(Bloomberg) -- A measure of US manufacturing activity weakened in June to a two-year low as new orders contracted, restrained by lingering supply constraints and some softening in demand.
The Institute for Supply Management’s gauge decreased to 53 last month from 56.1 in May, according to data released Friday. Readings above 50 indicate expansion. The figure was weaker than most economists’ estimates in a Bloomberg survey, which had a median projection of 54.5.
The group’s index of new orders dropped nearly 6 points to 49.2, the poorest result since May 2020, when the economy was digging its way out of the pandemic-induced recession. Shrinking orders come as consumer spending slows under the weight of inflation and inventories pile up.
The ISM gauge of manufacturer inventories ticked up to 56, near the highest reading since 2010.
Timothy Fiore, chair of ISM’s Manufacturing Business Survey Committee, said that manufacturing growth was “held back by supply chain constraints,” with respondents noting that and pricing were their biggest concerns.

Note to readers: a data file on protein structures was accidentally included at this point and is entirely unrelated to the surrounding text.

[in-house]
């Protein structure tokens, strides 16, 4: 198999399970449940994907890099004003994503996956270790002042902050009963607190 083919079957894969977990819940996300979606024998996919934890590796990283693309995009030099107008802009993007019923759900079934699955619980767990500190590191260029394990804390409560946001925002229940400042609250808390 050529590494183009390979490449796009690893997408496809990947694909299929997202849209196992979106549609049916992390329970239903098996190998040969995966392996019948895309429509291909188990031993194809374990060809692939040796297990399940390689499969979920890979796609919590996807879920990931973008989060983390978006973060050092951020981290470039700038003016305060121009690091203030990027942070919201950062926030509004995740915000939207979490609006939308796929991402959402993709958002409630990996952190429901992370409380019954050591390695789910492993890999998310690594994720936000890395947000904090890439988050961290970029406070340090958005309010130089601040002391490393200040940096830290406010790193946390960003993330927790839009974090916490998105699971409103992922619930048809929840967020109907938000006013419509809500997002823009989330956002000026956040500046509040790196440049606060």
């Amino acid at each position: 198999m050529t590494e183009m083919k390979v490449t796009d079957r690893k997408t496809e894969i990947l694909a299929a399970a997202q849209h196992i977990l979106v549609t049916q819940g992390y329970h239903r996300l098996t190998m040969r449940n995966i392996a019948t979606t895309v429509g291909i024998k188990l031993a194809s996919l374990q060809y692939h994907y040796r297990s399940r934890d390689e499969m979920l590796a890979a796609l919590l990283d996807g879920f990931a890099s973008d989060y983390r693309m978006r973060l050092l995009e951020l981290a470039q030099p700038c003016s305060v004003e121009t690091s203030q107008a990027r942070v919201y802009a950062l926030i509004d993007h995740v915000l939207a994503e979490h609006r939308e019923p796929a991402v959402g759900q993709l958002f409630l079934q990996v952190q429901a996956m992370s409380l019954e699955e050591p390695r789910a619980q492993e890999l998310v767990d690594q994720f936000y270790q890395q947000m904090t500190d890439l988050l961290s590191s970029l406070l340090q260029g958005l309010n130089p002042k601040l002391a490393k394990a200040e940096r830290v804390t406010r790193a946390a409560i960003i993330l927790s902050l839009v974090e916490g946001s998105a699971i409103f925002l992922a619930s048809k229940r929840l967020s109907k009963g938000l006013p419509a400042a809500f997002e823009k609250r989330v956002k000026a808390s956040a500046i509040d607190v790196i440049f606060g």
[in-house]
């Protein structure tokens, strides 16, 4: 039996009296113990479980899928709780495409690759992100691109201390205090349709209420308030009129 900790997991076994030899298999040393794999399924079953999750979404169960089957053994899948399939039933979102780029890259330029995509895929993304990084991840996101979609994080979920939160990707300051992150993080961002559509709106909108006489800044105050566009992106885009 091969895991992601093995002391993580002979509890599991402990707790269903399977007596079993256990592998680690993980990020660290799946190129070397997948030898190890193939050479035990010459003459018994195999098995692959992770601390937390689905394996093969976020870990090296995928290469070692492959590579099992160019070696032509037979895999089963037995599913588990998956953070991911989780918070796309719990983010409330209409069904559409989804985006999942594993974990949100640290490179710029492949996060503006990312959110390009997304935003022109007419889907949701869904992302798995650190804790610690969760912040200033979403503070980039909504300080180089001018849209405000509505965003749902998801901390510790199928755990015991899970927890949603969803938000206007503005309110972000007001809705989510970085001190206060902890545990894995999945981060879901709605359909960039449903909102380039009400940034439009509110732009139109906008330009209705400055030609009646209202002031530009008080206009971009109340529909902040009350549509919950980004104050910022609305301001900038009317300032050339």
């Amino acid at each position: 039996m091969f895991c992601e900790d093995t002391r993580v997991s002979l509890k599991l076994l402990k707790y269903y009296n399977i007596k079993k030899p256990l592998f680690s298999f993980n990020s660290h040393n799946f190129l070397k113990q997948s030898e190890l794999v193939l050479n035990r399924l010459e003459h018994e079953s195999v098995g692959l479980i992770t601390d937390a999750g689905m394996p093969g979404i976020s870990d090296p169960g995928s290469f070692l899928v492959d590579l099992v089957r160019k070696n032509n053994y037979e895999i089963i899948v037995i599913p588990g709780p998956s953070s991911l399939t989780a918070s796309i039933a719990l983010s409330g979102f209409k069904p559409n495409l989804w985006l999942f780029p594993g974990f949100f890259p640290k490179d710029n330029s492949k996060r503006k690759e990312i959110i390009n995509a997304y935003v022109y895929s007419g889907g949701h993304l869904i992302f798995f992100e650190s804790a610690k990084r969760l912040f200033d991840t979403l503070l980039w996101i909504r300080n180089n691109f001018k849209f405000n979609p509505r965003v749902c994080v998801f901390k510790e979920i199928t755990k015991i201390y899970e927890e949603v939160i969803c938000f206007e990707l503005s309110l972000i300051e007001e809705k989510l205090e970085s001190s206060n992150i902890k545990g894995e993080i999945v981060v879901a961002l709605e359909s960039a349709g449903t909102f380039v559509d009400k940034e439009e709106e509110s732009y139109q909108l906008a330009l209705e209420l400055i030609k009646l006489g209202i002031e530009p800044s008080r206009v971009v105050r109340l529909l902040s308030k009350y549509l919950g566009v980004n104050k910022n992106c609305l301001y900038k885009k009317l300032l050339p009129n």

Fifteen manufacturing industries reported growth in June, led by apparel, textiles, printing and computer and electronic products.
Stocks pared gains after the release, while Treasuries extended their advance and the dollar strengthened.
The results are consistent with several regional Federal Reserve bank surveys that show a clear pullback in June factory activity. Gauges of manufacturing in Texas and in the Fed districts of Philadelphia and Richmond dropped to the lowest levels since May 2020.
Data on Thursday showed US inflation-adjusted consumer spending fell in May for the first time this year, reflecting a drop in outlays for goods.
In a sign that supply chains and capacity constraints appear to be easing, ISM’s measures of delivery times and backlogs both declined in June to the lowest levels since 2020. Meanwhile, the purchasing managers group’s production index climbed to a four-month high.
And for a third straight month, a gauge of price paid by producers declined, suggesting costs of raw materials are starting to ease. However, the index remains elevated and concerns about high petroleum prices linger.
The ISM’s employment index fell to the lowest since August 2020, suggesting firms are struggling to find workers.
(Adds ISM comment)
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